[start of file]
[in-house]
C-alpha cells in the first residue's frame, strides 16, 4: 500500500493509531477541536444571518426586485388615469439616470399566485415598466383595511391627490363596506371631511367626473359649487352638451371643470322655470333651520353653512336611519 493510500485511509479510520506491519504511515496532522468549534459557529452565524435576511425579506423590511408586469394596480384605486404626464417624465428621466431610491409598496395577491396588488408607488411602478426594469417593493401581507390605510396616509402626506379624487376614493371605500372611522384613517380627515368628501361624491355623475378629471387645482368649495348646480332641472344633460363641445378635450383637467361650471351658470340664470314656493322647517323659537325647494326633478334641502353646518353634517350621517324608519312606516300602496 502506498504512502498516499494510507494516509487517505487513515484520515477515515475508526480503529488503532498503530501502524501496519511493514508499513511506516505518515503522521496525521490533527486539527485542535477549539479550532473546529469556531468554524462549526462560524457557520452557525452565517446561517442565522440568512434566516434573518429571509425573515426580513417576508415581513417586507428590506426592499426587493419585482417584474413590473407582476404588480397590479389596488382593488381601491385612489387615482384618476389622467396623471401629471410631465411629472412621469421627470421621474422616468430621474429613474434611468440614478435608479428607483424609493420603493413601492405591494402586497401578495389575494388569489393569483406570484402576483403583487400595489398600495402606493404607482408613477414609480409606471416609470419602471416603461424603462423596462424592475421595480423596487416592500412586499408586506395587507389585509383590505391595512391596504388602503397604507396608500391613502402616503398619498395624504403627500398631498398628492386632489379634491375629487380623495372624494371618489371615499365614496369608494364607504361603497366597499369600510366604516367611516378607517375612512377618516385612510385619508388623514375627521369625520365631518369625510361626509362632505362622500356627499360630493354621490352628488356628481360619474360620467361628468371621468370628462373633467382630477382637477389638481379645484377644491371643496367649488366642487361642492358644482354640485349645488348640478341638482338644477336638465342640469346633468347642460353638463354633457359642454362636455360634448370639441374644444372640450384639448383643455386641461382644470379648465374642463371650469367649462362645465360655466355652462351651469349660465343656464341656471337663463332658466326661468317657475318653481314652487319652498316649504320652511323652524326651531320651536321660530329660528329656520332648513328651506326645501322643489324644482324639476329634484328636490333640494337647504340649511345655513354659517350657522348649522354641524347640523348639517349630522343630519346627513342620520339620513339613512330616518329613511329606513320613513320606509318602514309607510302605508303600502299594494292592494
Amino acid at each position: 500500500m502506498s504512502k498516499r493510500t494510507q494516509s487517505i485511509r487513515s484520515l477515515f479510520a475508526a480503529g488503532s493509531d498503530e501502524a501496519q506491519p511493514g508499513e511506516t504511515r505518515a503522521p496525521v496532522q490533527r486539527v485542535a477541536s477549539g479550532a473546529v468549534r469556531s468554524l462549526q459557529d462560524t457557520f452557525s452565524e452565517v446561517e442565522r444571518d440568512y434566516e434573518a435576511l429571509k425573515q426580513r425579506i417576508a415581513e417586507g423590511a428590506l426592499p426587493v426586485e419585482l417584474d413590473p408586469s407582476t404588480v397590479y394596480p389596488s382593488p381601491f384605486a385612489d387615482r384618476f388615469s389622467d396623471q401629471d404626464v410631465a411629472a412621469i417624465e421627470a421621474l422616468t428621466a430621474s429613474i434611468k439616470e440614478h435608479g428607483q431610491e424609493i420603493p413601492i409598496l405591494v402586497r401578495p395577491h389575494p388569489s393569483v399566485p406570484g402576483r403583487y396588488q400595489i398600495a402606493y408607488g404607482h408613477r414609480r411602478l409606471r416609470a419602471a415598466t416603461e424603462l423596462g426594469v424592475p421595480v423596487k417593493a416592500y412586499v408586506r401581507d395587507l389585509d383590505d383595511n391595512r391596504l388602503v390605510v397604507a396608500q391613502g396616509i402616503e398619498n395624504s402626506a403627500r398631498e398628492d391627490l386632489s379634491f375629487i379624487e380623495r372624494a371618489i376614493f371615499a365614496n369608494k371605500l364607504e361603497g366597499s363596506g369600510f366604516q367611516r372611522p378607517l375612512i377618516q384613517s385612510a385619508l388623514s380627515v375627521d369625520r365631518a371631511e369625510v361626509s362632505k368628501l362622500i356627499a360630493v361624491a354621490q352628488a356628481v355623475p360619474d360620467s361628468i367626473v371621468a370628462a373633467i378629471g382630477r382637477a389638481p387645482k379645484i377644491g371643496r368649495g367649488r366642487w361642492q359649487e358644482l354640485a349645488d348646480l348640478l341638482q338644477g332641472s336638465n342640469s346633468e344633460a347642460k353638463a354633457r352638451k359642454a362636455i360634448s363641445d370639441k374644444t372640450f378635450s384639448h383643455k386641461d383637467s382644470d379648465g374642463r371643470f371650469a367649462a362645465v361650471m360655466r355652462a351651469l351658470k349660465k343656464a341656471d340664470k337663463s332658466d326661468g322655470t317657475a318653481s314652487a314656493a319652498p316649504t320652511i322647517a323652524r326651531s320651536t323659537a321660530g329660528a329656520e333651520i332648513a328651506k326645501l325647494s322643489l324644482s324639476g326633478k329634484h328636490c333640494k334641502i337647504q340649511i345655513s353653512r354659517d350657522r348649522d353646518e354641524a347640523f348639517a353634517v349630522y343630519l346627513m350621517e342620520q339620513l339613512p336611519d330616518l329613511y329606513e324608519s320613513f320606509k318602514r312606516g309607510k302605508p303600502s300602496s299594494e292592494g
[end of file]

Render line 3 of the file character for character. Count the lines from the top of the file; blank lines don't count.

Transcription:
Amino acid at each position: 500500500m502506498s504512502k498516499r493510500t494510507q494516509s487517505i485511509r487513515s484520515l477515515f479510520a475508526a480503529g488503532s493509531d498503530e501502524a501496519q506491519p511493514g508499513e511506516t504511515r505518515a503522521p496525521v496532522q490533527r486539527v485542535a477541536s477549539g479550532a473546529v468549534r469556531s468554524l462549526q459557529d462560524t457557520f452557525s452565524e452565517v446561517e442565522r444571518d440568512y434566516e434573518a435576511l429571509k425573515q426580513r425579506i417576508a415581513e417586507g423590511a428590506l426592499p426587493v426586485e419585482l417584474d413590473p408586469s407582476t404588480v397590479y394596480p389596488s382593488p381601491f384605486a385612489d387615482r384618476f388615469s389622467d396623471q401629471d404626464v410631465a411629472a412621469i417624465e421627470a421621474l422616468t428621466a430621474s429613474i434611468k439616470e440614478h435608479g428607483q431610491e424609493i420603493p413601492i409598496l405591494v402586497r401578495p395577491h389575494p388569489s393569483v399566485p406570484g402576483r403583487y396588488q400595489i398600495a402606493y408607488g404607482h408613477r414609480r411602478l409606471r416609470a419602471a415598466t416603461e424603462l423596462g426594469v424592475p421595480v423596487k417593493a416592500y412586499v408586506r401581507d395587507l389585509d383590505d383595511n391595512r391596504l388602503v390605510v397604507a396608500q391613502g396616509i402616503e398619498n395624504s402626506a403627500r398631498e398628492d391627490l386632489s379634491f375629487i379624487e380623495r372624494a371618489i376614493f371615499a365614496n369608494k371605500l364607504e361603497g366597499s363596506g369600510f366604516q367611516r372611522p378607517l375612512i377618516q384613517s385612510a385619508l388623514s380627515v375627521d369625520r365631518a371631511e369625510v361626509s362632505k368628501l362622500i356627499a360630493v361624491a354621490q352628488a356628481v355623475p360619474d360620467s361628468i367626473v371621468a370628462a373633467i378629471g382630477r382637477a389638481p387645482k379645484i377644491g371643496r368649495g367649488r366642487w361642492q359649487e358644482l354640485a349645488d348646480l348640478l341638482q338644477g332641472s336638465n342640469s346633468e344633460a347642460k353638463a354633457r352638451k359642454a362636455i360634448s363641445d370639441k374644444t372640450f378635450s384639448h383643455k386641461d383637467s382644470d379648465g374642463r371643470f371650469a367649462a362645465v361650471m360655466r355652462a351651469l351658470k349660465k343656464a341656471d340664470k337663463s332658466d326661468g322655470t317657475a318653481s314652487a314656493a319652498p316649504t320652511i322647517a323652524r326651531s320651536t323659537a321660530g329660528a329656520e333651520i332648513a328651506k326645501l325647494s322643489l324644482s324639476g326633478k329634484h328636490c333640494k334641502i337647504q340649511i345655513s353653512r354659517d350657522r348649522d353646518e354641524a347640523f348639517a353634517v349630522y343630519l346627513m350621517e342620520q339620513l339613512p336611519d330616518l329613511y329606513e324608519s320613513f320606509k318602514r312606516g309607510k302605508p303600502s300602496s299594494e292592494g